Posted by:

Thea Berry Cinema Producer

on Wed 31 July 2019

“Like a child, I have to poke at what’s forbidden” Violence and Consumerism in Isabella Eklöf’s Holiday

Isabella Eklöf’s directorial debut caused more than a stir on the festival circuit in 2018 due to the frank portrayals of violence. Rather than being viewed as gratuitous - a word so often associated with on-screen violence - Eklöf is demanding the audience connect with what they already know but choose to ignore, writes Watershed Cinema Producer, Thea Berry.

In a time where information on absolutely anything is ubiquitous, the attention span of the average person is most arguably decreasing. Being subjected to a constant tidal wave of news, the vast majority of which is horribly depressing, makes us want to ignore more. Happy with reading headlines which we can bring up in conversation just to give everyone else the impression that we are engaged with the political world around us. Ignoring just enough of the details just so that we can keep shopping at Amazon guilt-free! Isabella Eklöf’s daring debut feature, Holiday, is demanding that we do exactly the opposite. She is forcing the audience to face to what they most likely already know.

Holiday tells the tale of Sascha (Victoria Carmen Sonne), who is on a luxury holiday with her small-time drug lord boyfriend Michael (Lai Yde) and the rest of the ‘family’ on the Turkish Riviera. While it is clear that Sascha is trapped to a certain extent in this oppressive relationship, one which controls how she spends her time, she exists in a liminal space which highlights the ambiguity of her situation; is she incapable of leaving or is she simply disinterested?


Eklöf balances the morally ambiguous relationship between the consumer and consumer product through the film’s visual juxtapositions. Beautifully shot by Nadim Carlsen (Border, 2018), the bright pastel and neon colours contradict the film’s dark subject matter. The familiar and welcoming colour palette creates a certain amount of comfort for the audience; lulling us into a false sense of security and making scenes of violence all the more jarring. The audience is initially made to feel at ease, not just because the film is aesthetically beautiful but because it is familiar. The glitz and glam make it feel like an advert; the bright lighting and stark white surfaces make it feel like a high street clothing store or a high end boutique. It mirrors the system of capitalism which runs our society and which is constantly telling us to buy more, to consume more at the expense of those being exploited by the industry.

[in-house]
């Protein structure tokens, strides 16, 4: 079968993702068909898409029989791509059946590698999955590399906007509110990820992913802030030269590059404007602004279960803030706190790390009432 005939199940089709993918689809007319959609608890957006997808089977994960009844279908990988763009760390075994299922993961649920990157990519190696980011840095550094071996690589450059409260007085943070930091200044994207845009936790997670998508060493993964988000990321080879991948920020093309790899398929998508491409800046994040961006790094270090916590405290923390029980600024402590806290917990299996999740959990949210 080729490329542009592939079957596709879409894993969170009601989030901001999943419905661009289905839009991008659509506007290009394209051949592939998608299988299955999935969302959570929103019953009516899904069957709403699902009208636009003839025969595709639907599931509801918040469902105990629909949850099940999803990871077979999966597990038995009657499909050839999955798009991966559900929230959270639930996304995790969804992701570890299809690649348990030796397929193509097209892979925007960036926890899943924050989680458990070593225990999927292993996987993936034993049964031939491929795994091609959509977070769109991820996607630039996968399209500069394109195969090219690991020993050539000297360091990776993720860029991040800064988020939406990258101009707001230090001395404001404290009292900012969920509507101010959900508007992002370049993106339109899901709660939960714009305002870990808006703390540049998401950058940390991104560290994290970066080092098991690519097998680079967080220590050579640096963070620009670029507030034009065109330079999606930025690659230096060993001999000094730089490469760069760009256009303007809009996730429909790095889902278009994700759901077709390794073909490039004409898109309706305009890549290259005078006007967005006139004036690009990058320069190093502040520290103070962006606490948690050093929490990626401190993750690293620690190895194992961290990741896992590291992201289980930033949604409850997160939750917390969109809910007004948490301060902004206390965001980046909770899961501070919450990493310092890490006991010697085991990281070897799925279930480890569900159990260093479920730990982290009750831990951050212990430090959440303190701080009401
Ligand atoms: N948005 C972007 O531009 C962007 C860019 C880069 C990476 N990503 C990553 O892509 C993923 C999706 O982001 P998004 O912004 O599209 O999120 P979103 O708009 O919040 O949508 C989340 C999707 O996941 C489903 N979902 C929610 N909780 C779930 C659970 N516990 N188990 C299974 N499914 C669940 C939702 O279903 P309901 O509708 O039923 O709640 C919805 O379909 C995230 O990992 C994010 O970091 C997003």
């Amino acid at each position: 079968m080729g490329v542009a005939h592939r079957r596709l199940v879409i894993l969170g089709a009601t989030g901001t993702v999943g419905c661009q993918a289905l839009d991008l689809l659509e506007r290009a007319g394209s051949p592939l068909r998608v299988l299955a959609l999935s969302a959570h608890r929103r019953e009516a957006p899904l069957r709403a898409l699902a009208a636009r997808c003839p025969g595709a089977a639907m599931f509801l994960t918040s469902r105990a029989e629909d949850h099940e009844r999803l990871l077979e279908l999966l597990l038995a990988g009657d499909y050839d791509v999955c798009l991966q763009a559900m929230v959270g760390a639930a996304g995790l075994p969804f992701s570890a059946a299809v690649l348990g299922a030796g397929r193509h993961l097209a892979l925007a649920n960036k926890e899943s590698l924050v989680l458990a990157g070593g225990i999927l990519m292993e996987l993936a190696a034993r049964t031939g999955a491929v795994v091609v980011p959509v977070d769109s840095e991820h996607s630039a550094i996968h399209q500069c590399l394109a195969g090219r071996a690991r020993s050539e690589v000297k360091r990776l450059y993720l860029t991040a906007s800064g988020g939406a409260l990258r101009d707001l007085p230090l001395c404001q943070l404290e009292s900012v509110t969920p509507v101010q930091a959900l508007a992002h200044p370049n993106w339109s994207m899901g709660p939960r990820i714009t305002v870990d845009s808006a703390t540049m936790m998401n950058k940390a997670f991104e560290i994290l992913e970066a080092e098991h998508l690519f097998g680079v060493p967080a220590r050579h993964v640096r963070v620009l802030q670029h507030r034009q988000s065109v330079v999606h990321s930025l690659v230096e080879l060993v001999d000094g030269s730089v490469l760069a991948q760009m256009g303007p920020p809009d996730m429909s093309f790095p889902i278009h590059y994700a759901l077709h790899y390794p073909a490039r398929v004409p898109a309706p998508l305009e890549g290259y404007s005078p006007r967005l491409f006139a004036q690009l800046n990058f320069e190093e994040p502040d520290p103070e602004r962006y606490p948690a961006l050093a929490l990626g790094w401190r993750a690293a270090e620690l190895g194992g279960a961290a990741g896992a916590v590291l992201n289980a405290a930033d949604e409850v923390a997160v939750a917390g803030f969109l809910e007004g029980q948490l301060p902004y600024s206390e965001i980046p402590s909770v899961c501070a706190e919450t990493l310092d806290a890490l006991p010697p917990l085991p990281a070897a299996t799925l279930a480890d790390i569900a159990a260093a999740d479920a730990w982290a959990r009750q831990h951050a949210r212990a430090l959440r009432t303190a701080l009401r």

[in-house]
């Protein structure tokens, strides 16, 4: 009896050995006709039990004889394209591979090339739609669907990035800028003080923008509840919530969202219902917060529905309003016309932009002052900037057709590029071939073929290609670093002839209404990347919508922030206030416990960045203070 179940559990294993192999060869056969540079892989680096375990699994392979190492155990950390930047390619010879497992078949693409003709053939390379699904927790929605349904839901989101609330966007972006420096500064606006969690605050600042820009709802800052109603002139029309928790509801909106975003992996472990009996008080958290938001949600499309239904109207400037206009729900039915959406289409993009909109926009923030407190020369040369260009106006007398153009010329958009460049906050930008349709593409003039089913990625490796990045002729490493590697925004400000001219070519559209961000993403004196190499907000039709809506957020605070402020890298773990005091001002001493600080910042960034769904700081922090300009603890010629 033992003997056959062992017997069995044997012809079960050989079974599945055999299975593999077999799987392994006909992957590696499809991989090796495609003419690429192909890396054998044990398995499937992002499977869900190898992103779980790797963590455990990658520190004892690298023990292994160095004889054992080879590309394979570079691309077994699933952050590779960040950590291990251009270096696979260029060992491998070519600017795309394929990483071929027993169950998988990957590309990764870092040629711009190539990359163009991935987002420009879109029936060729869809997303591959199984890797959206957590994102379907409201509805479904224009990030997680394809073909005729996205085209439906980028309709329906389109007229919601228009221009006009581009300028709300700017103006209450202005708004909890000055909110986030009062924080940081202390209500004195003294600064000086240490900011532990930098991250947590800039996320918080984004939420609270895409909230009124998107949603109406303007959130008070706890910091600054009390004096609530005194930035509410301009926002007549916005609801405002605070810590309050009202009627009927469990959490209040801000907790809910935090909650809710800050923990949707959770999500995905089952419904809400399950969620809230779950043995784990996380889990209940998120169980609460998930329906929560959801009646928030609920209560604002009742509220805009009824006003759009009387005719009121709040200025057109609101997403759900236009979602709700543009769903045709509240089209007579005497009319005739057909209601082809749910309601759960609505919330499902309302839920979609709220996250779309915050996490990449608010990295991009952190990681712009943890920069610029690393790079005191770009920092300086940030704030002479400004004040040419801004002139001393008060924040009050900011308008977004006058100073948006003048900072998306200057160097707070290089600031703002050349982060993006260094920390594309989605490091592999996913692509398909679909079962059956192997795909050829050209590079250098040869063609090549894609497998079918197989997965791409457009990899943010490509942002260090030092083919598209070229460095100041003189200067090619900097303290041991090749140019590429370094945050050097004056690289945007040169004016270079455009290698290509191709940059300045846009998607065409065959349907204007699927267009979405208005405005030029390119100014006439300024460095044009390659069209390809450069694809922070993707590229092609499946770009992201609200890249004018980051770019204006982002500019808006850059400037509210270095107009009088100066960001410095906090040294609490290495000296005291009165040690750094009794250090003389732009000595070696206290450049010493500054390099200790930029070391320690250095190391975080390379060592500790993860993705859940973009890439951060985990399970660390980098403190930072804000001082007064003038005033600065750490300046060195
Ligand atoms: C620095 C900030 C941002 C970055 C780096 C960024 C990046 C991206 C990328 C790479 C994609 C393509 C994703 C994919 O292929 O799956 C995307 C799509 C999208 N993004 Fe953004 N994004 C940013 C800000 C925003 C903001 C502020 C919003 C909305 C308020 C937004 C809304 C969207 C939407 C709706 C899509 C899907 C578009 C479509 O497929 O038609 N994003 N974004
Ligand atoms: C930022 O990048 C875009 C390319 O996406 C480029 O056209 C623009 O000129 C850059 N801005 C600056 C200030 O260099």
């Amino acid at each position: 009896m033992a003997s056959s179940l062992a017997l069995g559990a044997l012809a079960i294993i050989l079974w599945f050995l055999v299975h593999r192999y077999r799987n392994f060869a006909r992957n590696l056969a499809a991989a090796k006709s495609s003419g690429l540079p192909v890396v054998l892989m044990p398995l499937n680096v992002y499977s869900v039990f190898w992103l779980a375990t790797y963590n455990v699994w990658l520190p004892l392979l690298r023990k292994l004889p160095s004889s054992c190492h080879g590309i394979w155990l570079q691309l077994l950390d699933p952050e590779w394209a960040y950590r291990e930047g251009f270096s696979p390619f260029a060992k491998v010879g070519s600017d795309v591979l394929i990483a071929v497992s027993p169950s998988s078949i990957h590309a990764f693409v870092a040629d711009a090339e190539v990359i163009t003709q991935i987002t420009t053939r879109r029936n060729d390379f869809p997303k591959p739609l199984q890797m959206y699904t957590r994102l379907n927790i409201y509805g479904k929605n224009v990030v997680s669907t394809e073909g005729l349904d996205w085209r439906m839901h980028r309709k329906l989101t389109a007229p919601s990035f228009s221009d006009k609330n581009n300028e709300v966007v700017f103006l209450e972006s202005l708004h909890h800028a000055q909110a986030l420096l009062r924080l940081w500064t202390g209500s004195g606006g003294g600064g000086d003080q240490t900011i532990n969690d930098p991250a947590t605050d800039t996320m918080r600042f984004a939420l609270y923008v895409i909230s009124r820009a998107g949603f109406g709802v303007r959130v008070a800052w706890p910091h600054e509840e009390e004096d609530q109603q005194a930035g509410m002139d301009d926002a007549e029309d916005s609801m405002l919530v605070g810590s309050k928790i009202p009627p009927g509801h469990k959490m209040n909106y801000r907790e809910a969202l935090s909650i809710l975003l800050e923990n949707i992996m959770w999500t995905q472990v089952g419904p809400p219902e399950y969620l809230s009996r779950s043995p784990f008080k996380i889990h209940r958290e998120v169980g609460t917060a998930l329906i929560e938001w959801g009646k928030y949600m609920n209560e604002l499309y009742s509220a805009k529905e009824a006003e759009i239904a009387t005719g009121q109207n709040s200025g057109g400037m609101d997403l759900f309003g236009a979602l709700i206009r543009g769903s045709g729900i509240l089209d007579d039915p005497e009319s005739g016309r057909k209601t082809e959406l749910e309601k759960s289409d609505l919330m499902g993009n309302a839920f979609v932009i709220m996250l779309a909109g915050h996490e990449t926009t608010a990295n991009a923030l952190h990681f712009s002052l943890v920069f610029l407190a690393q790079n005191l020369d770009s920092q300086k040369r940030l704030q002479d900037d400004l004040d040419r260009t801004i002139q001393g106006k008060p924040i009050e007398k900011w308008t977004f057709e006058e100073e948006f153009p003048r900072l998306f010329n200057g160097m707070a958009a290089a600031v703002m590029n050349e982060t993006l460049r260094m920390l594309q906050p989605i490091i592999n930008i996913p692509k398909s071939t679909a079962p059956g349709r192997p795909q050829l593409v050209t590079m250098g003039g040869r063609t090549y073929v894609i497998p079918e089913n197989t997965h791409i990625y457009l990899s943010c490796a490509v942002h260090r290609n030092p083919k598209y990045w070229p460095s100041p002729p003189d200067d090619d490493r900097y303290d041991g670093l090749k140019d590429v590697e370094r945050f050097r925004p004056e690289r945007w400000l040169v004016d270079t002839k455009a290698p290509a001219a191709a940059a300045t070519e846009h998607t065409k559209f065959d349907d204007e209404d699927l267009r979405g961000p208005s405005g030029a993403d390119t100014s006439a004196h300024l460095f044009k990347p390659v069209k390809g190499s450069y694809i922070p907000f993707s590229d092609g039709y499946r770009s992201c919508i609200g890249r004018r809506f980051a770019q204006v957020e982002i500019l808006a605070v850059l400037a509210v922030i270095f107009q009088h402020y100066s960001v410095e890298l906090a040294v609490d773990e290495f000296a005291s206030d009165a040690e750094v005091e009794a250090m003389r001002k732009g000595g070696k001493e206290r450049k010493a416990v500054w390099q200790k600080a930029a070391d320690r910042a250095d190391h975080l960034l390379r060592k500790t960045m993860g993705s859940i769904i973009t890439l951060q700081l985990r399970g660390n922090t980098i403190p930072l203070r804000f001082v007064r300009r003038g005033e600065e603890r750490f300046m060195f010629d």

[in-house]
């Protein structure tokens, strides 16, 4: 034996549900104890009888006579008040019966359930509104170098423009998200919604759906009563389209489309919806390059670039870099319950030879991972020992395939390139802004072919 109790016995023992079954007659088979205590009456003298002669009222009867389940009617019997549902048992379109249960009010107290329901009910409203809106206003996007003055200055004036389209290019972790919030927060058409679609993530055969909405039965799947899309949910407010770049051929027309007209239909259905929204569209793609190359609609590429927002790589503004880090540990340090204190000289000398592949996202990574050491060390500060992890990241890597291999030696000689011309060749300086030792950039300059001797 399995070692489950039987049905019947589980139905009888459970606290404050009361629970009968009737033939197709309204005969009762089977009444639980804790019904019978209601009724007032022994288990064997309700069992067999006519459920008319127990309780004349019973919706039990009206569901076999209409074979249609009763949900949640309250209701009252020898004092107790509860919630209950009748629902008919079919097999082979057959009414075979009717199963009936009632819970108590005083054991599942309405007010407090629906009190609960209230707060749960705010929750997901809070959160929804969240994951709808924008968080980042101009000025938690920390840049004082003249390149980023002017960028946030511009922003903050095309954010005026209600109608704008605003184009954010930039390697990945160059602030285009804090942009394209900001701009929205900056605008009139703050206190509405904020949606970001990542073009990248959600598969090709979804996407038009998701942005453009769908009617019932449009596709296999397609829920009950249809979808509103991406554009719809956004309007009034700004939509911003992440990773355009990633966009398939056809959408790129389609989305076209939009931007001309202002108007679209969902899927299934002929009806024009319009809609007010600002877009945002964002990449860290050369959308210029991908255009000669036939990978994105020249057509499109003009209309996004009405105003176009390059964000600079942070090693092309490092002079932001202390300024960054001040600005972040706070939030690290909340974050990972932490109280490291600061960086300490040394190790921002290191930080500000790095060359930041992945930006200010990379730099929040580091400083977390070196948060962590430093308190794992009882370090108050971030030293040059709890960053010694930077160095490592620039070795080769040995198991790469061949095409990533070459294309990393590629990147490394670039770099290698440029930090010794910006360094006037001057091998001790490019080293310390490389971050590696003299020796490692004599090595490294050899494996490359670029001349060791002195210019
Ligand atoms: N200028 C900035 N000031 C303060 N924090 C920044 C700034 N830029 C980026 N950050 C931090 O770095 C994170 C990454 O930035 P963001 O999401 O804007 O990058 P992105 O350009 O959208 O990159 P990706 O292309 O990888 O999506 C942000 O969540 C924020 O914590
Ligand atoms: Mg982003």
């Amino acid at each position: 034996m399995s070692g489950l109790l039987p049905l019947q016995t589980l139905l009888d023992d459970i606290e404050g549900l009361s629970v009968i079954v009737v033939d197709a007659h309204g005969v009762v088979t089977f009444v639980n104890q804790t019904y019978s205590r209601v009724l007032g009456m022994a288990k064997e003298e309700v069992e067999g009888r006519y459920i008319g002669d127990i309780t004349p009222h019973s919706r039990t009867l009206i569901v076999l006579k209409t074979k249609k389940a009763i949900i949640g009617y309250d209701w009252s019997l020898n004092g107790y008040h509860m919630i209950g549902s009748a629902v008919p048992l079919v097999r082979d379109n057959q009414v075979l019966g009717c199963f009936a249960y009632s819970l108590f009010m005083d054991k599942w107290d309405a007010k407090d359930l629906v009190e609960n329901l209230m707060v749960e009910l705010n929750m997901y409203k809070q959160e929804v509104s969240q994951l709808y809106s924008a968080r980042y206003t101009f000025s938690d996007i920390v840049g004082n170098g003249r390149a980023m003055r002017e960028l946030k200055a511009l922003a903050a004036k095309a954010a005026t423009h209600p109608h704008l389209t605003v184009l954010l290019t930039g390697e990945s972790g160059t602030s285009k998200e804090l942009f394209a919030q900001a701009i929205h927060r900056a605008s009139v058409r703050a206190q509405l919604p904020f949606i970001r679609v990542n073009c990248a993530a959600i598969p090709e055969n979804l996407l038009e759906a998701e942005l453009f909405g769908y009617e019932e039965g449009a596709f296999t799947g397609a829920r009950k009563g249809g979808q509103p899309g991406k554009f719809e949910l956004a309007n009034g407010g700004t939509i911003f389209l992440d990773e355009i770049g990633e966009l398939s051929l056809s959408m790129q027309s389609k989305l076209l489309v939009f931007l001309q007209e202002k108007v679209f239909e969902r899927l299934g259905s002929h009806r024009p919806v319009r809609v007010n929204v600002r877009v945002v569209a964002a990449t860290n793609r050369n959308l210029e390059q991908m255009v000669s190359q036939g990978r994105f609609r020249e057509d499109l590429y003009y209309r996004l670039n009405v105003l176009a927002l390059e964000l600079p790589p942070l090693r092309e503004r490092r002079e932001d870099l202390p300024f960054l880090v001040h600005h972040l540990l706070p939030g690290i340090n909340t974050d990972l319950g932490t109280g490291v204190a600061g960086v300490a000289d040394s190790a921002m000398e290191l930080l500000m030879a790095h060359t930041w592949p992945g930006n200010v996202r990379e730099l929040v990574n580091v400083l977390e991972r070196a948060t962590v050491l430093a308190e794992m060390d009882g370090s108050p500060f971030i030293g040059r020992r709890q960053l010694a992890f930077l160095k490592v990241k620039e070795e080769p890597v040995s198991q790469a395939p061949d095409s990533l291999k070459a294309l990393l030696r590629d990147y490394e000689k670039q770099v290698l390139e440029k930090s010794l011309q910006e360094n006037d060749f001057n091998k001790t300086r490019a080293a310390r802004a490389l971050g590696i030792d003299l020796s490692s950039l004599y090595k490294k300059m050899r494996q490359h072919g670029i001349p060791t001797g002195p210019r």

It is no coincidence that the film opens with Sascha shoe shopping in an expensive boutique as this reflects her relationship with consumerism. Whether it’s material goods or drugs, Sascha - along with the rest of the Western world, generally speaking - leads a sheltered life. She is staying in a beautiful villa in a stunning location, yet seems indifferent to the fact that it has been funded by her boyfriend’s drug dealing; a trade which runs on exploitation and violence.


While Holiday is most definitely an engrossing watch it is undoubtedly challenging viewing. There are scenes of assault, sexual humiliation and a rape scene that has been described as "one of the more explicit and brutal rape scenes in recent memory", probably since Gaspar Noe’s Irreversible (2002). In response to this, Eklöf has said:

“Concerning the violence, this is very much about what the core of the #MeToo-movement is about. We have to open our eyes wide to what is going on for a lot of people and not dismiss it as a female issue, (that’s only 50% of everyone) or something too scary, vulgar or unappetising to speak about.”

It is undeniable that this film will provoke some strong reactions from audiences - and so it should! However, it is vital to stress that while this scene is disturbing and painful to watch, it is a carefully considered scene with a powerful message behind it. Forcing the viewer to connect with deeply uncomfortable issues. Here, Eklöf is simultaneously calling out our apathy and our sensitivity. Asking the audience to pay attention. Making us ask ourselves whether our silence damages our moral compass? Does our silence make us complicit?

Holiday does not answer the question it poses. It’s purpose is to forcibly bring a conversation that goes on behind closed doors out into the open. Rather than try before you buy, we’re being asked to think.